The Article:

6 Easy Ways to Reduce Energy Waste at Home


By:  Ari  Bendersky  Editor in Chief  April 22nd, 2013

Earth Day, an annual celebration of the things we can collectively and independently do to help save the environment, is April 22, when more than one billion people globally participate in Earth Day activities. Arbor Day, which encourages people to plant and care for trees, is April 26. Because of this Abe's Market is celebrating Earth Week all week with tips on how you can make your life, home, office, etc more eco-friendly; articles on ways you can be more green; images that show how people #LiveNatural and more. Join us as we celebrate Earth Week and all work together to make our planet a more livable place.

Easy Ways to Reduce Energy Waste at Home

Over the last few years, you likely have read numerous articles or tips saying you should replace your incandescent lightbulbs with more energy-efficient and longer-lasting compact fluorescent light (CFL) bulbs. Sure, up front they're more expensive than the older bulbs, but in the long run will save you money — and energy. That's probably the most common thing people do at home, but there are a number of other things you and your family can do that are just as easy and, in some cases, even less expensive.

6 Tips to Save Energy

  • Use a Programmable Thermostat : Replace your old thermostat with a programmable digital unit, which you can pick up at places like Amazon, Lowe's or Home Depot for as low as $25. By setting your heat and air conditioner to turn on, turn up or down or turn off at certain points throughout the day keeps your furnace or a/c unit from constantly running — and can potentially save you up to $150 a year. Another tip? Keep your shades closed in summer to reduce sun from beating into your rooms and heating things up and open in winter to warm up.
  • Install Ceiling Fans : You can use ceiling fans all year and they use a lot less energy than running the furnace or a/c. Ceiling fans can help circulate cooler air throughout your home in the summer and help push down warm air, which rises, during winter. Most fans have a switch to reverse the flow of the blades to either pull up (cooler) or push down (warmer) the air.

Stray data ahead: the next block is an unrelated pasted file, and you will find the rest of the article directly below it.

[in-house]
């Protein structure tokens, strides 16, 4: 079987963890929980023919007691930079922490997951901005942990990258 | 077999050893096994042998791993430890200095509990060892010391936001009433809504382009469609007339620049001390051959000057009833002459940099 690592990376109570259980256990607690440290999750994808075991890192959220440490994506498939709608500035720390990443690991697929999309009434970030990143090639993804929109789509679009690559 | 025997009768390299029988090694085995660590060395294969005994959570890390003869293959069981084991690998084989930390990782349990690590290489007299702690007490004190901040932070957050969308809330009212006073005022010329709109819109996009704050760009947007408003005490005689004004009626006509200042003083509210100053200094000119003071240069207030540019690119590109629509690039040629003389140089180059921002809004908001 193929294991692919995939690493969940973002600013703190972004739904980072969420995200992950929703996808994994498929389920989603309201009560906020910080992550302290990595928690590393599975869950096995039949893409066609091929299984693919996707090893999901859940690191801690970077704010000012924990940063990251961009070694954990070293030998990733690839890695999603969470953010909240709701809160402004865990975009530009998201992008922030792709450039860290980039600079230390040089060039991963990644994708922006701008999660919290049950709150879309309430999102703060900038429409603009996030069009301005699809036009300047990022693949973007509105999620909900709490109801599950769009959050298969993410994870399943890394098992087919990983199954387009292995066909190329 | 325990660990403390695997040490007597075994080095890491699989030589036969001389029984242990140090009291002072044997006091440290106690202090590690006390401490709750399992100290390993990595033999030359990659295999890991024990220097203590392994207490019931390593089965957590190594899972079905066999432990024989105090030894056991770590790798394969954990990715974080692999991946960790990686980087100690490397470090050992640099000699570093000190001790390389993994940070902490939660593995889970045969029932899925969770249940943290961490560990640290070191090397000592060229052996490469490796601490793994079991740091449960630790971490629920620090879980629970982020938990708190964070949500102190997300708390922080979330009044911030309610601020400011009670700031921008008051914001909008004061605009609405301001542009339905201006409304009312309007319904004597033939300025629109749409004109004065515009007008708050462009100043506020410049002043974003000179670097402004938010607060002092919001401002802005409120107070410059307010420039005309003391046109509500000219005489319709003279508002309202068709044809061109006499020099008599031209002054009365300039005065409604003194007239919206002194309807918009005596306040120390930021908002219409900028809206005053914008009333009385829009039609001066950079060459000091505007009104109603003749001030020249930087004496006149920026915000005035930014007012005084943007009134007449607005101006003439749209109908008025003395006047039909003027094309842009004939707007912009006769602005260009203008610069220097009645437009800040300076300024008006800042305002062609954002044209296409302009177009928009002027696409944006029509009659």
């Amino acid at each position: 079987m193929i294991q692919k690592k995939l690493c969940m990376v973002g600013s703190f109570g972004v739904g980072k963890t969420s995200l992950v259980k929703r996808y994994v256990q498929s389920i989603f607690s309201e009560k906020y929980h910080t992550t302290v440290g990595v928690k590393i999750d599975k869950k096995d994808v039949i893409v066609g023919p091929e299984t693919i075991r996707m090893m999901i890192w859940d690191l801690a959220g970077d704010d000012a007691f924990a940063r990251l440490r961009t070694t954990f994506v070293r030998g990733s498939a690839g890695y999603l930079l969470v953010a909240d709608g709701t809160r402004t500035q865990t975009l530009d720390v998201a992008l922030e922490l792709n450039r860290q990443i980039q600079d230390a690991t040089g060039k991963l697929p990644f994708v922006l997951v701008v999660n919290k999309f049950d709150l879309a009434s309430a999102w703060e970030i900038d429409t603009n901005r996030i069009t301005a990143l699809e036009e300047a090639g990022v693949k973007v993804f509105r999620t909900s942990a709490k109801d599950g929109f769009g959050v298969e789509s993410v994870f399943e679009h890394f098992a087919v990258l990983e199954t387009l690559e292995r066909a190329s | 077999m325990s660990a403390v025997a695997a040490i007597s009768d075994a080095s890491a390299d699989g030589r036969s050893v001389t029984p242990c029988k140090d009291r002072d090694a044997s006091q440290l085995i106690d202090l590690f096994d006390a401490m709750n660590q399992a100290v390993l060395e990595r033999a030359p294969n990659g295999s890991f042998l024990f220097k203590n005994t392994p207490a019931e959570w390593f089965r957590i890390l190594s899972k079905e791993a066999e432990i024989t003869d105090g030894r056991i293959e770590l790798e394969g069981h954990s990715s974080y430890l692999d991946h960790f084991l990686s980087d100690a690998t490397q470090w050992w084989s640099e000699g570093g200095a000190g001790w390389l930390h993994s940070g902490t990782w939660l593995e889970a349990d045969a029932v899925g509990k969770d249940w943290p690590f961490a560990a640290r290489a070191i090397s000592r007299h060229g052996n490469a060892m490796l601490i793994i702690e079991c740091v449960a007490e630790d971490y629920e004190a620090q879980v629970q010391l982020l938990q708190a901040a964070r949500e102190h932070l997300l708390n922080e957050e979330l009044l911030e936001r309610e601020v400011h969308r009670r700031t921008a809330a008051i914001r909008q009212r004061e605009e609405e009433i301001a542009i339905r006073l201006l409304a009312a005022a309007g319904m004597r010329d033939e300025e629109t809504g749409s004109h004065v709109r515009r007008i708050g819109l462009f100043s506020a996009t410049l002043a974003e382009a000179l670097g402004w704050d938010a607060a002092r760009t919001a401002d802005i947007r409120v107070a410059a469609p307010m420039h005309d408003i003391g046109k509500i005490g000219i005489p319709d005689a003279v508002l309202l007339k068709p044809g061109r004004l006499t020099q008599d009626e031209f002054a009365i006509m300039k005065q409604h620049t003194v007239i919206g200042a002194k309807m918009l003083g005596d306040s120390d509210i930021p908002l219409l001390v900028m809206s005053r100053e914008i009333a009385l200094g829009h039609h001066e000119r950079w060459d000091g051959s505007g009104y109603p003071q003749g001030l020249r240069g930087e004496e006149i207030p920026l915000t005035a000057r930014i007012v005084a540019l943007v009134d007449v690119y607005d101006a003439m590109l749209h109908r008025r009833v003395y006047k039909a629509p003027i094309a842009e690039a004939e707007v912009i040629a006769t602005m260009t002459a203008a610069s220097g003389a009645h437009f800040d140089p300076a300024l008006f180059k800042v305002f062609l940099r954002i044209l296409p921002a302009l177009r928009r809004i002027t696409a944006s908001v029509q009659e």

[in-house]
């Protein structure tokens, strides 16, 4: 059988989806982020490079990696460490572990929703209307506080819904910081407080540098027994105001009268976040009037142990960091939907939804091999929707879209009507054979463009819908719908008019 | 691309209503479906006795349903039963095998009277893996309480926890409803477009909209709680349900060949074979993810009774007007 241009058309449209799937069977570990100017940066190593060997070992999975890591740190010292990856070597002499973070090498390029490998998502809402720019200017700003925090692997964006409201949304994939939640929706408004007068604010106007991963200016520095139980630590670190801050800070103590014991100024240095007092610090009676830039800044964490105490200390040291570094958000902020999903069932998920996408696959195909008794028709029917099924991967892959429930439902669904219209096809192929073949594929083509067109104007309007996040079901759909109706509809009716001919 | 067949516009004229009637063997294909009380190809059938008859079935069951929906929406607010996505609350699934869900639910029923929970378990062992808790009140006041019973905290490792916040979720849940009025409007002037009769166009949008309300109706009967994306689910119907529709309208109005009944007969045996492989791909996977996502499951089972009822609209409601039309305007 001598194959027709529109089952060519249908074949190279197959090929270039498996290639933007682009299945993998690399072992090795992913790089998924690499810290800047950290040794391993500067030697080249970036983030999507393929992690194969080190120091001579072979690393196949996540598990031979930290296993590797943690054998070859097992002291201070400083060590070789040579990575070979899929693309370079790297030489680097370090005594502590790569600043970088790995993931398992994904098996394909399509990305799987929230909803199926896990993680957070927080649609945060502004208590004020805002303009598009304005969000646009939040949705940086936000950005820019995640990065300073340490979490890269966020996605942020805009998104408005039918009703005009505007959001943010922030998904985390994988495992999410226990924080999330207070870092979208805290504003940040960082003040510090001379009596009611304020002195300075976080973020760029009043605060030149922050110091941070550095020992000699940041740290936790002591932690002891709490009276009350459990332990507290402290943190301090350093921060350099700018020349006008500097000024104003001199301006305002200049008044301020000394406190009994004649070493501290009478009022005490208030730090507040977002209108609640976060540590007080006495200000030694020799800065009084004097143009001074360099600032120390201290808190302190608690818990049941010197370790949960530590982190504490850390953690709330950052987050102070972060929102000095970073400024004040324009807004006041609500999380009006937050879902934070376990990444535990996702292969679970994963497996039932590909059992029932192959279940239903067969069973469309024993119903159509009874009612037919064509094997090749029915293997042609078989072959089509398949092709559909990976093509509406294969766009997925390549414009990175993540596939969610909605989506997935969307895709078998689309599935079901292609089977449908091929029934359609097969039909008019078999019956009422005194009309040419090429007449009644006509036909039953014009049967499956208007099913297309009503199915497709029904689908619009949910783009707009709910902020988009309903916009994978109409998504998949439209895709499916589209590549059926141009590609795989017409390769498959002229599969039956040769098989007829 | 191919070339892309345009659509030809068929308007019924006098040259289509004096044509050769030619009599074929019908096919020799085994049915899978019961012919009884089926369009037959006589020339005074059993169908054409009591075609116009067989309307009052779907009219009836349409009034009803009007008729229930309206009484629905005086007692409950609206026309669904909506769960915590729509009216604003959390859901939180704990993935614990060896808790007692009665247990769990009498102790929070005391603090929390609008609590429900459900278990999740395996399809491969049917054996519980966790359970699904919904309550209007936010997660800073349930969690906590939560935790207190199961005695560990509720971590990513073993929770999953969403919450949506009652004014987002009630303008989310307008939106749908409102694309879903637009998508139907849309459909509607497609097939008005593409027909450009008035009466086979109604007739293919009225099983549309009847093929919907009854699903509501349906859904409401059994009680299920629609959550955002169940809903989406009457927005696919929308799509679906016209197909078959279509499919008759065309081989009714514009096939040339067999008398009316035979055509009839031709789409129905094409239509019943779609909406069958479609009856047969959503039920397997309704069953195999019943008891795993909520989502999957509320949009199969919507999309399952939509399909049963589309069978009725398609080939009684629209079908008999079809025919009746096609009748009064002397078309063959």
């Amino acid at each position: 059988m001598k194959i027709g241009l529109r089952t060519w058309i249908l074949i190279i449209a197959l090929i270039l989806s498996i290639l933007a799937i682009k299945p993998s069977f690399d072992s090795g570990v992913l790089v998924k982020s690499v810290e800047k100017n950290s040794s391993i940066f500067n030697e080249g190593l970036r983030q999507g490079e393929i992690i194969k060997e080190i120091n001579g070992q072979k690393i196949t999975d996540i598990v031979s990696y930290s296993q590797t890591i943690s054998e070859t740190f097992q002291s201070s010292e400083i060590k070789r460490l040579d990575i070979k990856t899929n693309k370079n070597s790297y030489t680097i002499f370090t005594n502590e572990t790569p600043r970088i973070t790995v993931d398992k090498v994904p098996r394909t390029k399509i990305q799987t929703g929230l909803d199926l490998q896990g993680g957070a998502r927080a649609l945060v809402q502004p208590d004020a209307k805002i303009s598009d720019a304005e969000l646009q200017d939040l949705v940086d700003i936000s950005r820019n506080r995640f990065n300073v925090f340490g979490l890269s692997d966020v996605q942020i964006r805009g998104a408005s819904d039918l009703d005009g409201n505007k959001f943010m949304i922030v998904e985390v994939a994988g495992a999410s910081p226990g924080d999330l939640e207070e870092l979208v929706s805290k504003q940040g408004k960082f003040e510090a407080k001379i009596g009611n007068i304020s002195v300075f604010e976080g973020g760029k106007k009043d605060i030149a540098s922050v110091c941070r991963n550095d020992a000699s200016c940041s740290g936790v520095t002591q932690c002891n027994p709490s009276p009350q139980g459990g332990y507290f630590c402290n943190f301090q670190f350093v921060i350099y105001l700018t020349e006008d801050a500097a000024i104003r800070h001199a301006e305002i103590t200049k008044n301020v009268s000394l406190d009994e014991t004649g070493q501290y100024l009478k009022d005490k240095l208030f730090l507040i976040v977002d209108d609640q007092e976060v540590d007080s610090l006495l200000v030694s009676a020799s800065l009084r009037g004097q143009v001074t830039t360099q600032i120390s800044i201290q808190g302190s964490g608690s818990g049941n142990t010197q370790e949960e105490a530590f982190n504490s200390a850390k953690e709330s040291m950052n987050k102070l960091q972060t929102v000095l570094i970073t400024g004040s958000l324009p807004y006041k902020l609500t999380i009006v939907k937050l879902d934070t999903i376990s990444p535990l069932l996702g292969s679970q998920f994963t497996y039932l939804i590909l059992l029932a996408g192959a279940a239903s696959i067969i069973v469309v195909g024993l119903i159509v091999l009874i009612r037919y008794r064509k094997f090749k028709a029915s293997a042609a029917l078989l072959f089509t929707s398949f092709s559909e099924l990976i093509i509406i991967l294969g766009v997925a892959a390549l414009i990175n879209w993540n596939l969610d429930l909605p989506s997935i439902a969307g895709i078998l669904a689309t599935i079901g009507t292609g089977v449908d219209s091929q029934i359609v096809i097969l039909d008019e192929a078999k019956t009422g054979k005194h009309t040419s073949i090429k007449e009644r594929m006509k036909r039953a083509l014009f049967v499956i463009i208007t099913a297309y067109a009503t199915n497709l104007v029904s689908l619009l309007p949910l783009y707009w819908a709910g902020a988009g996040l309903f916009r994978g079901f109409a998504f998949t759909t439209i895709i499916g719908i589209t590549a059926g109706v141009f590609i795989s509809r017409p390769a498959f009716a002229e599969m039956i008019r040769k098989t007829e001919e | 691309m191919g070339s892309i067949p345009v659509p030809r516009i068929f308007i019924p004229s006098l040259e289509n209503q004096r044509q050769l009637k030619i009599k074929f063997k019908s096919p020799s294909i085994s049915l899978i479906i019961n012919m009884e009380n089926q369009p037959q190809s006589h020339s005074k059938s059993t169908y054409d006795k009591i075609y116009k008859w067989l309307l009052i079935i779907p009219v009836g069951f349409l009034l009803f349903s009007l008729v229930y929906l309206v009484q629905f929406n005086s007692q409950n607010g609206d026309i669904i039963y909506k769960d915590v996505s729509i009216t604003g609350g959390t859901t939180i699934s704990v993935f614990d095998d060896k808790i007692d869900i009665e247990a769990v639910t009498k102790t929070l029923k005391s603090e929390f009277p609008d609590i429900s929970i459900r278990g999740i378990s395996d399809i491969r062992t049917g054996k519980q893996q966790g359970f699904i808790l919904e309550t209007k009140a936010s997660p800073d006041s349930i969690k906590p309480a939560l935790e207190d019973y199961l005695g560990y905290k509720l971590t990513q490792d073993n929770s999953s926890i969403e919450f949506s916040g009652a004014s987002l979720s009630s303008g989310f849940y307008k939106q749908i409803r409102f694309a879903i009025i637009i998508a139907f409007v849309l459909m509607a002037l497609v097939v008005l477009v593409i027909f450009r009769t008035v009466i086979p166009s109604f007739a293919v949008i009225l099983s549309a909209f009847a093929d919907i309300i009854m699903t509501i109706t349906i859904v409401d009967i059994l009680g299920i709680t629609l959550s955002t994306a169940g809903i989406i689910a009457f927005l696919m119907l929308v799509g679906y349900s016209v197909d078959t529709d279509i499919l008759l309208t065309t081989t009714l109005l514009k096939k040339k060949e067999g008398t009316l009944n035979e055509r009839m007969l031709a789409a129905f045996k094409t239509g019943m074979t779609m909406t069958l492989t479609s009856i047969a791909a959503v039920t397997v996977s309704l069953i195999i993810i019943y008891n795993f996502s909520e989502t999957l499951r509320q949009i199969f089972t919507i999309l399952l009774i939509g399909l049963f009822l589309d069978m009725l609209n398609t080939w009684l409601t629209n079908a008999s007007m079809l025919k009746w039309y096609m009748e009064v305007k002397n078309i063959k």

• Unplug Appliances : You probably have a lot of small appliances, like a toaster, blender or coffee maker, plugged in all the time. Even when you don't run these things, they still draw electricity from the outlets. It may not seem like a lot, but over the course of a year, savings can add up. What about TVs and computers that you keep plugged in? Using a power strip can save energy, but you have to remember to turn it off. You could also get a Smart Strip , which senses when appliances are operating and cuts power when they're not.
  • Replace Furnace Filters : You should replace your furnace filter every one to three months, depending on the type of filter you buy. Some are more efficient, but regardless, a clean filter will help your furnace run better.
  • Clean Dryer Lint Traps & Vents : Not only is it a safety hazard to keep your dryer's lint trap and the dryer vent cluttered, but cleaning both regularly can also help save energy. Cleaning your lint trap each time after using the dryer and cleaning out the dryer vent annually will help your dryer run more efficiently. Plus, if you use dryer sheets, they can build up a film on the lint trap; clean it with soapy warm water and an old toothbrush twice a year to clean it.
  • Seal Cracks : If you live in an older home, chances of having air leaks is common. You can get caulk or weather stripping from your local hardware store. This is an inexpensive way to seal up air leaks to help reduce your heating and cooling costs.
 

Be In The Know!

Want to stay on top of news and promotions from Abe's? Sign up for our newsletter.

 

Ari Bendersky

Editor in Chief

Ari Bendersky Ari joined Abe's Market after years of covering music, lifestyle, wine and food for the New York Times, AP, Rolling Stone, Eater, Huff Post and more. He lives naturally by biking, hiking, green juicing and avoiding high-fructose corn syrup at all costs.

Join the Conversation: